Combine a World Top 100 Rated golf course and a great golf architect - and the result is the Hotchkin course at Woodhall Spa being polished to heathland perfection by Tom Doak, arguably the leading golf course architect in the world.
In 2015, a decision was taken to renovate the Hotchkin Course to maintain our responsibility for looking after a National Treasure.
As equipment and golfer’s performance has improved over the years we wanted to make sure that the course is still a challenge to the top players.
At the same time, this would allow us to resolve bunker maintenance issues by implementing new design changes, return the course back to heathland appearance for ecological reasons and ensure we retain our status in the ‘Top 100 Courses in the World’ for the years to come.
After a tender process, Tom Doak was appointed. It’s fair to say the project was in safe hands from the offset as in 2018, 22% of the top 50 courses on the Golf Digest Top 200 Courses World list were designed, restored, or rebuilt by his company, Renaissance Golf Design.
The project brings Doak back to a course which he first visited as a student 30 years ago. Since then he’s built many wonderful golf courses, with several featuring highly in the world’s top 100, and he has restored others. But he well remembers his first visit to Woodhall Spa and his meeting with Neil Hotchkin, whose father, Stafford, provided the land for the course, which was formally opened in 1905.
Harry Vardon, J.H. Taylor and Harry Colt all contributed to the early design of the course, but it was Stafford Vere Hotchkin who made it what it is, remodelling many of the holes, moving greens and tees and adjusting hazard locations. His son Neil carried on his work and in 1995 sold it to what was then the English Golf Union.
Tom Doak enjoys the lengthy family connection and his interest is also caught by the rare opportunity to work on a heathland course – but he’s not here to put a Doak stamp on the Hotchkin. He’s here because it’s a special course and he can help to preserve it.
“I only do this for golf courses I feel strongly about. I only gravitated to what I do because I really love the variety of good golf courses and I want to preserve that.
“I do this kind of as a public service. There are plenty of architects who would be here, just to say they are working here, or have changed something because that’s the most important thing they’ve done.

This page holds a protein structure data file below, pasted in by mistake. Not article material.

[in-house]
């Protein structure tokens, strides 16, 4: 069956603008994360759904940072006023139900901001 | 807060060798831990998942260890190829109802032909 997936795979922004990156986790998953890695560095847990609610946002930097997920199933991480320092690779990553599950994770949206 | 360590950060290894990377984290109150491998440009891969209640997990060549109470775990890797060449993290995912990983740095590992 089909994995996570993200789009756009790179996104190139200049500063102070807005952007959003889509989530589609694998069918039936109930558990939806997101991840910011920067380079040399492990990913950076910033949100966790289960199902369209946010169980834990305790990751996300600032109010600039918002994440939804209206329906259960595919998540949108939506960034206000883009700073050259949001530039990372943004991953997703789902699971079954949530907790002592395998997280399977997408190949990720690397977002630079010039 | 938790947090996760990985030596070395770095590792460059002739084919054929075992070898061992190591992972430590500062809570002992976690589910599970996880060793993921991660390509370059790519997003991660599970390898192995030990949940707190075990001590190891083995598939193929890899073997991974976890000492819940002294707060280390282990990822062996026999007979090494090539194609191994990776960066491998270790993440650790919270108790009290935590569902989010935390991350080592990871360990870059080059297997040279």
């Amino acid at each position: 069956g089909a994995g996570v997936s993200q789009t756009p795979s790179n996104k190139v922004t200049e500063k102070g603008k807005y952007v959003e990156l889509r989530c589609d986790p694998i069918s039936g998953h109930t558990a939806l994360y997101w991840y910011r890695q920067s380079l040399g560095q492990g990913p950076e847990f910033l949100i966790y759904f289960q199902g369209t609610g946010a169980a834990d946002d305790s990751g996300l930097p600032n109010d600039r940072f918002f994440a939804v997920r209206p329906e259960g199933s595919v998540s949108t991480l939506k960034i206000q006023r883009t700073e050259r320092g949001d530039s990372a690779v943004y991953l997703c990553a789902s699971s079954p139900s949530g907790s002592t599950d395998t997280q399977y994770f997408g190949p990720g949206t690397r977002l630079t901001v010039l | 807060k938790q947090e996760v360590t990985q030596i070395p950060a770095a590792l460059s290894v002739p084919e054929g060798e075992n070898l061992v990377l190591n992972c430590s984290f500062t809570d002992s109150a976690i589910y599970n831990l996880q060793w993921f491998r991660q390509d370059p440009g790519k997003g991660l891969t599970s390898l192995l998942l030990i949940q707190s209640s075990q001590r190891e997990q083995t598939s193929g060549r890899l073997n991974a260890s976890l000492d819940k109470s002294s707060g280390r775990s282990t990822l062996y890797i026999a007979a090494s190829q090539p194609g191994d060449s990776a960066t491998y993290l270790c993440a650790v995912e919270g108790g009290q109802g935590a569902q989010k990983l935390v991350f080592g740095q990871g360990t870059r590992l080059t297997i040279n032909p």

“I’m here for the opposite reason. I’m here to preserve what’s here and hope that someone in 50 years’ time will treat my golf courses in the same way – instead of changing a bunker to say they have worked on it!”
One of the key results will be bunkers which are easier to maintain – but not easier to play out of – and the opening up of the course, revealing magnificent golfing vistas.
Doak has never worked on anything like them before, but he and his team are quick learners. “After two days we had worked on about 12 bunkers, so we got the hang of it pretty fast and it’s going well,” he said after his first visit in 2016.
“These bunkers, being as deep as they are, add character to the golf course, but it’s very hard to maintain the faces, especially the south-facing faces. It’s hard to keep grass on them, it’s hard to keep anything but dirt on them,” he explained.
The solutions can include a little judicious reshaping, or
The removal of trees and scrub will not only open up the course but also put a renewed emphasis on strategy for the players. As the trees encroached it became increasingly important to play straight shots, rather than concentrating on the angle of attack. “There used to be more
Work commenced in November 2016 and the plan was to renovate six holes per year for three years.
The first phase included holes 7, 8, 9, 10, 11 and 13 and was successfully completed in February 2017. The most significant change was to the 13th hole, where the fairway was moved to the right by some 25 yards to give an improved angle into the green. All aspects of these were considered, including green sizes, bunker placements/renovation, fairway widths and tee angles/placement. Tree removal has been significant with heather restoration a priority.
The second phase was more challenging and addressed holes 5, 6, 12, 14, 16 and 17.
The changes to these holes are quite dramatic as many trees were removed in an attempt to restore the heathland characteristics as well as renovating all of the bunkers. In particular, the par 3 5th hole has changed the most as new tees have been built some 50 yards to the right of the existing ones for health and safety reasons.
The green complex has been adjusted accordingly and gives a completely different challenge compared to the existing hole. The 14th hole has also seen a significant change with many trees removed and old bunkers re-instated. This hole is dramatically different to the old one and presents an excellent challenge to golfers of all standards. This phase of work was completed in March 2018.
The last phase commences November 2018 where holes 1, 2, 3, 4, 15 and 18 will complete the restoration programme.
The course has transformed from a tree-lined appearance to open heathland and is very much in keeping with the classic British heathland look, which has been overwhelmingly supported by the golf purists, golf course architects and the golf industry as a whole. By summer 2019, the course will be in its finest form and truly representative of its world status.
During this process the course has remained open and such has been the quality of the restoration work, the course has been in excellent condition as soon as the work was completed. It is very interesting to note that in 2017 the Brabazon Trophy (the English Open
Timeline key points
Nov 15 – First visit by Tom Doak
Jan 16 – Course Renovation Plan Completed
Nov 16 – Phase 1 commences
Feb 17 – Phase 1 completed
Nov 17 – Phase 2 commences
Mar 18 – Phase 2 completed
Nov 18 – Phase 3 commences